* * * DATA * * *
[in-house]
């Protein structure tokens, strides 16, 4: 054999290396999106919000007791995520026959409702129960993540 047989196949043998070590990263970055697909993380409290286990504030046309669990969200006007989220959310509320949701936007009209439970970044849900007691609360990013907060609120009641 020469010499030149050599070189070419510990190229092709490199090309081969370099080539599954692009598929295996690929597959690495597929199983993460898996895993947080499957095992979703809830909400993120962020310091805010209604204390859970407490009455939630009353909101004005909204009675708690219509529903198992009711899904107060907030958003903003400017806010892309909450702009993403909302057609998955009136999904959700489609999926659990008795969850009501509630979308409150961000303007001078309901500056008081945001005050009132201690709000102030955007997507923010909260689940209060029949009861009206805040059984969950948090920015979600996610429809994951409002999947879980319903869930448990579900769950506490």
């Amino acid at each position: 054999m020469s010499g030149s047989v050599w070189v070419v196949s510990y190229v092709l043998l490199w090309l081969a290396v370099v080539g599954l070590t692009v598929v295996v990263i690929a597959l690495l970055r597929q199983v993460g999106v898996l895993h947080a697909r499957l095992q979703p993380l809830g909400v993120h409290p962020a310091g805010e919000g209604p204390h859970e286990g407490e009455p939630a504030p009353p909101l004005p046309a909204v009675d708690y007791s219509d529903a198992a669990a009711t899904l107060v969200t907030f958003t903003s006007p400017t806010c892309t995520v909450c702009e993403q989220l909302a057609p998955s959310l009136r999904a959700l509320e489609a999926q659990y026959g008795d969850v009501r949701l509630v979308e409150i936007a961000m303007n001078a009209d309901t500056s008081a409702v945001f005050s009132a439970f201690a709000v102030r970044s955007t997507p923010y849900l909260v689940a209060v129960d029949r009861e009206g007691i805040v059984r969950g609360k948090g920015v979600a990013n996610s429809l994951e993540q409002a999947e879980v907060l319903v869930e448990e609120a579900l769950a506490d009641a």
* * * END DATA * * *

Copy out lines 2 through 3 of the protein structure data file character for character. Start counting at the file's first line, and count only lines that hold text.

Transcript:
């Protein structure tokens, strides 16, 4: 054999290396999106919000007791995520026959409702129960993540 047989196949043998070590990263970055697909993380409290286990504030046309669990969200006007989220959310509320949701936007009209439970970044849900007691609360990013907060609120009641 020469010499030149050599070189070419510990190229092709490199090309081969370099080539599954692009598929295996690929597959690495597929199983993460898996895993947080499957095992979703809830909400993120962020310091805010209604204390859970407490009455939630009353909101004005909204009675708690219509529903198992009711899904107060907030958003903003400017806010892309909450702009993403909302057609998955009136999904959700489609999926659990008795969850009501509630979308409150961000303007001078309901500056008081945001005050009132201690709000102030955007997507923010909260689940209060029949009861009206805040059984969950948090920015979600996610429809994951409002999947879980319903869930448990579900769950506490």
């Amino acid at each position: 054999m020469s010499g030149s047989v050599w070189v070419v196949s510990y190229v092709l043998l490199w090309l081969a290396v370099v080539g599954l070590t692009v598929v295996v990263i690929a597959l690495l970055r597929q199983v993460g999106v898996l895993h947080a697909r499957l095992q979703p993380l809830g909400v993120h409290p962020a310091g805010e919000g209604p204390h859970e286990g407490e009455p939630a504030p009353p909101l004005p046309a909204v009675d708690y007791s219509d529903a198992a669990a009711t899904l107060v969200t907030f958003t903003s006007p400017t806010c892309t995520v909450c702009e993403q989220l909302a057609p998955s959310l009136r999904a959700l509320e489609a999926q659990y026959g008795d969850v009501r949701l509630v979308e409150i936007a961000m303007n001078a009209d309901t500056s008081a409702v945001f005050s009132a439970f201690a709000v102030r970044s955007t997507p923010y849900l909260v689940a209060v129960d029949r009861e009206g007691i805040v059984r969950g609360k948090g920015v979600a990013n996610s429809l994951e993540q409002a999947e879980v907060l319903v869930e448990e609120a579900l769950a506490d009641a």